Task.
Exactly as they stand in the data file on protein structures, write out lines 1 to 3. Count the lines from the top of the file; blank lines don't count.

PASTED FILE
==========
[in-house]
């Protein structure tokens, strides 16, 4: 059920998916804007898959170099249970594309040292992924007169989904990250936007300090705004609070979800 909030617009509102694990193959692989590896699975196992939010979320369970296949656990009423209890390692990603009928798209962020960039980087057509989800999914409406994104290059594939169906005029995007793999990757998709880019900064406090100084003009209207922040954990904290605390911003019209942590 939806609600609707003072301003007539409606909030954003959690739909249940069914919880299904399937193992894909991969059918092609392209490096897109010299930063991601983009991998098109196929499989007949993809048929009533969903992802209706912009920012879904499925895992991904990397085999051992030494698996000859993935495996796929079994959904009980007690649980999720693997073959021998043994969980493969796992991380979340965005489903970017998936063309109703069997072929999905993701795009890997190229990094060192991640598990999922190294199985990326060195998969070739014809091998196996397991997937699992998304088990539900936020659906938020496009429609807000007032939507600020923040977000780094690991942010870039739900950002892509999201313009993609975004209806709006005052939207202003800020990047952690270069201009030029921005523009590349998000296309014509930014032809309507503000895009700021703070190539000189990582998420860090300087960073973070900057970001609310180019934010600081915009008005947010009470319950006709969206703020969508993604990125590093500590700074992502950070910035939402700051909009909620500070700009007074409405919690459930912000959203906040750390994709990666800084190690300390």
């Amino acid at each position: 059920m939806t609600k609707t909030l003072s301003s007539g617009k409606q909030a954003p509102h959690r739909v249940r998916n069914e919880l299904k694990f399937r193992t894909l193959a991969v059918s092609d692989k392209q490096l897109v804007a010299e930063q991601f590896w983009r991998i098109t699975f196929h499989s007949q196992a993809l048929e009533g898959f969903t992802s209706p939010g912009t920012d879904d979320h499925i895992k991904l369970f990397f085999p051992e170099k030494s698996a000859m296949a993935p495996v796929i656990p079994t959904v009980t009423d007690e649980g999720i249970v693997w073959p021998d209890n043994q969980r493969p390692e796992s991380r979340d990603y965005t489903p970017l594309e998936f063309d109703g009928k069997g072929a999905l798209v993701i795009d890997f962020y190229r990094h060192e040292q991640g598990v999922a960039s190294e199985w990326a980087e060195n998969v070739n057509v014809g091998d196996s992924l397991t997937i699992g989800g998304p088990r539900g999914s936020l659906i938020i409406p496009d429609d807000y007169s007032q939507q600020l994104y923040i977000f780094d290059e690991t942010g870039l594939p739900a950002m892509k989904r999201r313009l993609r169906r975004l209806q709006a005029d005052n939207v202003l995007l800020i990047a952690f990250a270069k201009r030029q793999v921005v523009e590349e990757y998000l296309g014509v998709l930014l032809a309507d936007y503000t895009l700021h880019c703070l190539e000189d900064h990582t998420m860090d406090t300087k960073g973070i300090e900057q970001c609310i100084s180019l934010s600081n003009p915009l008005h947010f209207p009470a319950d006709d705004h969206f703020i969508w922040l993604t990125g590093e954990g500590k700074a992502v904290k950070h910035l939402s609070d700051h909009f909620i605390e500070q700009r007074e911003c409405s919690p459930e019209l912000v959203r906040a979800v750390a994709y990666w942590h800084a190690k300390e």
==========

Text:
[in-house]
């Protein structure tokens, strides 16, 4: 059920998916804007898959170099249970594309040292992924007169989904990250936007300090705004609070979800 909030617009509102694990193959692989590896699975196992939010979320369970296949656990009423209890390692990603009928798209962020960039980087057509989800999914409406994104290059594939169906005029995007793999990757998709880019900064406090100084003009209207922040954990904290605390911003019209942590 939806609600609707003072301003007539409606909030954003959690739909249940069914919880299904399937193992894909991969059918092609392209490096897109010299930063991601983009991998098109196929499989007949993809048929009533969903992802209706912009920012879904499925895992991904990397085999051992030494698996000859993935495996796929079994959904009980007690649980999720693997073959021998043994969980493969796992991380979340965005489903970017998936063309109703069997072929999905993701795009890997190229990094060192991640598990999922190294199985990326060195998969070739014809091998196996397991997937699992998304088990539900936020659906938020496009429609807000007032939507600020923040977000780094690991942010870039739900950002892509999201313009993609975004209806709006005052939207202003800020990047952690270069201009030029921005523009590349998000296309014509930014032809309507503000895009700021703070190539000189990582998420860090300087960073973070900057970001609310180019934010600081915009008005947010009470319950006709969206703020969508993604990125590093500590700074992502950070910035939402700051909009909620500070700009007074409405919690459930912000959203906040750390994709990666800084190690300390």
């Amino acid at each position: 059920m939806t609600k609707t909030l003072s301003s007539g617009k409606q909030a954003p509102h959690r739909v249940r998916n069914e919880l299904k694990f399937r193992t894909l193959a991969v059918s092609d692989k392209q490096l897109v804007a010299e930063q991601f590896w983009r991998i098109t699975f196929h499989s007949q196992a993809l048929e009533g898959f969903t992802s209706p939010g912009t920012d879904d979320h499925i895992k991904l369970f990397f085999p051992e170099k030494s698996a000859m296949a993935p495996v796929i656990p079994t959904v009980t009423d007690e649980g999720i249970v693997w073959p021998d209890n043994q969980r493969p390692e796992s991380r979340d990603y965005t489903p970017l594309e998936f063309d109703g009928k069997g072929a999905l798209v993701i795009d890997f962020y190229r990094h060192e040292q991640g598990v999922a960039s190294e199985w990326a980087e060195n998969v070739n057509v014809g091998d196996s992924l397991t997937i699992g989800g998304p088990r539900g999914s936020l659906i938020i409406p496009d429609d807000y007169s007032q939507q600020l994104y923040i977000f780094d290059e690991t942010g870039l594939p739900a950002m892509k989904r999201r313009l993609r169906r975004l209806q709006a005029d005052n939207v202003l995007l800020i990047a952690f990250a270069k201009r030029q793999v921005v523009e590349e990757y998000l296309g014509v998709l930014l032809a309507d936007y503000t895009l700021h880019c703070l190539e000189d900064h990582t998420m860090d406090t300087k960073g973070i300090e900057q970001c609310i100084s180019l934010s600081n003009p915009l008005h947010f209207p009470a319950d006709d705004h969206f703020i969508w922040l993604t990125g590093e954990g500590k700074a992502v904290k950070h910035l939402s609070d700051h909009f909620i605390e500070q700009r007074e911003c409405s919690p459930e019209l912000v959203r906040a979800v750390a994709y990666w942590h800084a190690k300390e």